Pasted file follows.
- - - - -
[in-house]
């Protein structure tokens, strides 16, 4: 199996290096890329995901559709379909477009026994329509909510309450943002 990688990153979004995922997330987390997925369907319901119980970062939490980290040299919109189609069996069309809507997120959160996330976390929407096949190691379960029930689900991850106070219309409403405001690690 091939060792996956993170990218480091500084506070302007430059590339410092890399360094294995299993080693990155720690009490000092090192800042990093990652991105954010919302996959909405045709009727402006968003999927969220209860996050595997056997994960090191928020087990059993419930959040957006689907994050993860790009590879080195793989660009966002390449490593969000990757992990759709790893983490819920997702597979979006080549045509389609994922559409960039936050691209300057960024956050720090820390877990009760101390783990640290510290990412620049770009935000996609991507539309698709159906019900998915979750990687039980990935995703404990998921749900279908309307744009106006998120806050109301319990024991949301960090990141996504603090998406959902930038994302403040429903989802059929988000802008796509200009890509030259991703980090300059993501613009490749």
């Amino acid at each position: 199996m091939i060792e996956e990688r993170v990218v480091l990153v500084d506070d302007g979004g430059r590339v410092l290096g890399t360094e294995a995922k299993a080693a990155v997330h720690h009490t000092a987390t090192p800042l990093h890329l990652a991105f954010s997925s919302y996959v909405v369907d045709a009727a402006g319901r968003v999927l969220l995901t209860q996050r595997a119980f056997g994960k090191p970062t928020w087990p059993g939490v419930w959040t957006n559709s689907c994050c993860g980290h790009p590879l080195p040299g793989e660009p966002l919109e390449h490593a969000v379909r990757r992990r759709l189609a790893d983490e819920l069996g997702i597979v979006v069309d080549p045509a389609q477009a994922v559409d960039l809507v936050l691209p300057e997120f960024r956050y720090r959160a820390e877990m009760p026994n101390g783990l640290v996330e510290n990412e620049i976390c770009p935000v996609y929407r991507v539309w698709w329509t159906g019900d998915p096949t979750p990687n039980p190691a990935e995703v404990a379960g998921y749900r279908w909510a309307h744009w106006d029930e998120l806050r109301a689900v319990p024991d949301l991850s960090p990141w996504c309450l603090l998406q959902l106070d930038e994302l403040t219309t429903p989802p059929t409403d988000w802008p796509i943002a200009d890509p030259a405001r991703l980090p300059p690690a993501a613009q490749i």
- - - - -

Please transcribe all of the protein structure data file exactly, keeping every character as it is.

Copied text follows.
[in-house]
């Protein structure tokens, strides 16, 4: 199996290096890329995901559709379909477009026994329509909510309450943002 990688990153979004995922997330987390997925369907319901119980970062939490980290040299919109189609069996069309809507997120959160996330976390929407096949190691379960029930689900991850106070219309409403405001690690 091939060792996956993170990218480091500084506070302007430059590339410092890399360094294995299993080693990155720690009490000092090192800042990093990652991105954010919302996959909405045709009727402006968003999927969220209860996050595997056997994960090191928020087990059993419930959040957006689907994050993860790009590879080195793989660009966002390449490593969000990757992990759709790893983490819920997702597979979006080549045509389609994922559409960039936050691209300057960024956050720090820390877990009760101390783990640290510290990412620049770009935000996609991507539309698709159906019900998915979750990687039980990935995703404990998921749900279908309307744009106006998120806050109301319990024991949301960090990141996504603090998406959902930038994302403040429903989802059929988000802008796509200009890509030259991703980090300059993501613009490749």
């Amino acid at each position: 199996m091939i060792e996956e990688r993170v990218v480091l990153v500084d506070d302007g979004g430059r590339v410092l290096g890399t360094e294995a995922k299993a080693a990155v997330h720690h009490t000092a987390t090192p800042l990093h890329l990652a991105f954010s997925s919302y996959v909405v369907d045709a009727a402006g319901r968003v999927l969220l995901t209860q996050r595997a119980f056997g994960k090191p970062t928020w087990p059993g939490v419930w959040t957006n559709s689907c994050c993860g980290h790009p590879l080195p040299g793989e660009p966002l919109e390449h490593a969000v379909r990757r992990r759709l189609a790893d983490e819920l069996g997702i597979v979006v069309d080549p045509a389609q477009a994922v559409d960039l809507v936050l691209p300057e997120f960024r956050y720090r959160a820390e877990m009760p026994n101390g783990l640290v996330e510290n990412e620049i976390c770009p935000v996609y929407r991507v539309w698709w329509t159906g019900d998915p096949t979750p990687n039980p190691a990935e995703v404990a379960g998921y749900r279908w909510a309307h744009w106006d029930e998120l806050r109301a689900v319990p024991d949301l991850s960090p990141w996504c309450l603090l998406q959902l106070d930038e994302l403040t219309t429903p989802p059929t409403d988000w802008p796509i943002a200009d890509p030259a405001r991703l980090p300059p690690a993501a613009q490749i």